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Splitting the Sea of Shidduchim: Matchmaker, Matchmaker

Barbara Bensoussan

They were casually introduced by landsleit or mutual relatives and finalized their engagements in the local park. But their children will only meet their spouses through an intricately choreographed and painstakingly staged set of maneuvers. How has the world of shidduchim changed, and why? Two shadchanim — one a savvy, Bluetooth-toting youngster, the other a battle-worn educator — weigh in on this stormiest of sea crossings.

Thursday, September 27, 2012

match maker Two men are seated at the dining room table. One is young and genial; he made his appearance with a Bluetooth over his ear and an iPhone in his hand. That phone continues to emit a now-suppressed string of pings, announcing new messages in his inbox. The other man, older and looking careworn, lowers himself carefully into the chair; his mind is preoccupied with the plight of his many still-single former students. He has some notes in his pocket written neatly on pieces of paper, and when asked for an e-mail address, he has to call his wife to ask for hers.

Yisrael “Freddy” Friedman of Lakewood and Mr. Moishe Yanofsky of Brooklynrepresent two different — if overlapping — eras of shadchanus. Mr. Yanofsky, who served as the principal of Bais Yaakov of Boro Park and Williamsburg from 1969 to 1986, and then Machon Bais Yaakov until 2011, defines himself as “a principal, not a professional shadchan,” despite having been making shidduchim for almost 50 years. (While his former students address him as Rabbi Yanofsky, he prefers to be referred to as “Mister.”) Freddy Friedman has only been doing shidduchim since 2008, when Gateways brought him on board to help seek out eligible single boys for the thousands of girls in their database. But for Freddy, that role has turned into a deeply consuming, full-time occupation.

That distinction says a lot about how the world of shidduchim has changed within a generation or two. Those changes are partly the result of numbers: a comparison of the 1961 Siyum HaShas — which Mr. Yanofsky still remembers as being limited to a grand total of 250 people — illustrates, and this summer’s event, with its 90,000 participants, bespeaks the explosion of the frum population.

But there are lots of other factors figuring in the change. Back when Yanofsky made his first shidduch (he set up his 75-year-old widowed aunt with an 84-year-old alman)there were only a couple of professional shadchanimin the Jewish community. “Forty years ago, nobody made a living from it,” he says. The majority of shidduchim happened more informally, without any need of a shadchan’s services. “It used to be that people would meet inBrooklynCollege, or around someone’s Shabbos table,” he says. “But today it’s considered inappropriate to allow mixed groups in college classes or at Shabbos meals.”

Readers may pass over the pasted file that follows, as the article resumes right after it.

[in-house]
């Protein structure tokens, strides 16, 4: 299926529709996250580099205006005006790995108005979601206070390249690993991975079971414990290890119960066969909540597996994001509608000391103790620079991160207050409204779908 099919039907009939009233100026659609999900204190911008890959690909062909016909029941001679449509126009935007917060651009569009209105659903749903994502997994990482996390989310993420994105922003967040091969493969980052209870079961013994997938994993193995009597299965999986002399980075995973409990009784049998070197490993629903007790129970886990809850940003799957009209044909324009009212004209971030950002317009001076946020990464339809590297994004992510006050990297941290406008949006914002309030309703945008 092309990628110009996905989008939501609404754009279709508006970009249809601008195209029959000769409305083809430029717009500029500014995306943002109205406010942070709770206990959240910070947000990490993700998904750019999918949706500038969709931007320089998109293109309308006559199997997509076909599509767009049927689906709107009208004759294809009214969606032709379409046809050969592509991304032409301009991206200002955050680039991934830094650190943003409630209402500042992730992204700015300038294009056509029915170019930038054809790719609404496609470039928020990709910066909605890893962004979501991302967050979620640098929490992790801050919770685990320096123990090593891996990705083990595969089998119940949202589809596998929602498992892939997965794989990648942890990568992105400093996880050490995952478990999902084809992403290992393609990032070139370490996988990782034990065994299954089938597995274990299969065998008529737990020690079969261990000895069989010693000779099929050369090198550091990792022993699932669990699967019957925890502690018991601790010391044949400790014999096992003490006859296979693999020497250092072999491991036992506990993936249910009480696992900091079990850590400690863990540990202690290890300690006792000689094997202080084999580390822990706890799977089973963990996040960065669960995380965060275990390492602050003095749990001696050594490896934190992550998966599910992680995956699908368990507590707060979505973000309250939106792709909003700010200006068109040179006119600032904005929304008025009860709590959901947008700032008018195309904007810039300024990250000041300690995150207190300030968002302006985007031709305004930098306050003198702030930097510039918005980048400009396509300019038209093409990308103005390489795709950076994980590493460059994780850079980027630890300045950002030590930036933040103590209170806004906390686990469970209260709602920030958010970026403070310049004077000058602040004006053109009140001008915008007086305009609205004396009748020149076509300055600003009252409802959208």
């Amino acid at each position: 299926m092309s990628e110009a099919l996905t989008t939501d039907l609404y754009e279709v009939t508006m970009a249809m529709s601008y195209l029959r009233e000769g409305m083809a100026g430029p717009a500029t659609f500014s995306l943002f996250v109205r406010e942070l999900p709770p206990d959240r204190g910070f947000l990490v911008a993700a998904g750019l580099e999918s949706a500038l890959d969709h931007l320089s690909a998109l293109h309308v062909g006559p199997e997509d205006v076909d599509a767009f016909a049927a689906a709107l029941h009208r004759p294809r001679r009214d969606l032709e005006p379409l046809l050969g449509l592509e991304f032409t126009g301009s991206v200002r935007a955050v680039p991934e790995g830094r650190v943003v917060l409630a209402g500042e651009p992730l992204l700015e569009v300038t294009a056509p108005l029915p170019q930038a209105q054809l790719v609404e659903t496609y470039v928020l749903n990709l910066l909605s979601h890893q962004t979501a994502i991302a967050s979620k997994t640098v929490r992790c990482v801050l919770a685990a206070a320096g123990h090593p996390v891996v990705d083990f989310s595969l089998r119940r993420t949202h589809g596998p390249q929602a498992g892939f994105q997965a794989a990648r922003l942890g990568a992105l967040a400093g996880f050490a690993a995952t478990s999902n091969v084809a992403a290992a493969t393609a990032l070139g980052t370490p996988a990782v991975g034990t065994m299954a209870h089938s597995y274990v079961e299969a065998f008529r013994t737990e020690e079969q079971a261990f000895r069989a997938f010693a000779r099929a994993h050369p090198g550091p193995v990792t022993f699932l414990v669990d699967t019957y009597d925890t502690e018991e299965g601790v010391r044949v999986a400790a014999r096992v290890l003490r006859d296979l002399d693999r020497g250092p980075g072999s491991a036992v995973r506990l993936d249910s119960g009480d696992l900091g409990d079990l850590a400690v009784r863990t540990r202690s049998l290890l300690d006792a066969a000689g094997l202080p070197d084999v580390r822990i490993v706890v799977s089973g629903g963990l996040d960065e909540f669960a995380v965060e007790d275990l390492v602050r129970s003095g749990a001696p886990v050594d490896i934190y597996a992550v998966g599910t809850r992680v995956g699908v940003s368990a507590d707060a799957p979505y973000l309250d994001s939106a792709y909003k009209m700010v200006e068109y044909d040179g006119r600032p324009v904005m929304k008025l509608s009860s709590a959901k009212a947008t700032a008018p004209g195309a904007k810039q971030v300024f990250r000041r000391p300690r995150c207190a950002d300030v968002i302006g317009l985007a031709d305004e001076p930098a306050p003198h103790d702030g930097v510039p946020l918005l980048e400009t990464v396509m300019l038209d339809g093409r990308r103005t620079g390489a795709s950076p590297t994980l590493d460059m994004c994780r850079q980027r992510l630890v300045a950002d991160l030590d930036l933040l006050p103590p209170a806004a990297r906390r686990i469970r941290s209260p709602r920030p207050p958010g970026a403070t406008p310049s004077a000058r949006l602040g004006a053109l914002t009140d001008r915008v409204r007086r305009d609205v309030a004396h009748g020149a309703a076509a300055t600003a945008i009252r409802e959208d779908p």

Back then the frum population of New York consisted of a small core of shomrei Shabbos faithful, many of them survivors of the war. Social circles were much smaller, and social problems like divorce and addictions almost unheard of. While the seven degrees of separation said to exist between any random people are probably closer to three or four in the Jewish world, in those days they were even fewer. Today, by virtue of the sheer size and diversity of the community, frum Jews are more likely to be strangers to each other, and more mistrustful by consequence.

Forty years ago, people were happy simply to find a nice young Jewish person who was committed to Torah observance. “My mother descended from a family in Israelof prestigious rabbanim and roshei yeshivah, and my father came from Chicago, the son of an all-American Yankee lawyer,” Freddy Friedman says. “That shidduch never would have happened today. My wife’s grandfather, Shimon Yarmusch, arrived in this country afterAuschwitz, and met up with his cousins from the Yarmusch family. They had four girl cousins, all with the same last name as his own; they told my grandfather, ‘Pick one.’ Today young men can end up matched with one of a thousand different families and backgrounds.”

Mr. Yanofsky met his wife because her father knew him from shul and brought him home to his daughter. “My father-in-law adored me,” he says. He adds with a smile, “Now my mother-in-law, that was another story …”

  

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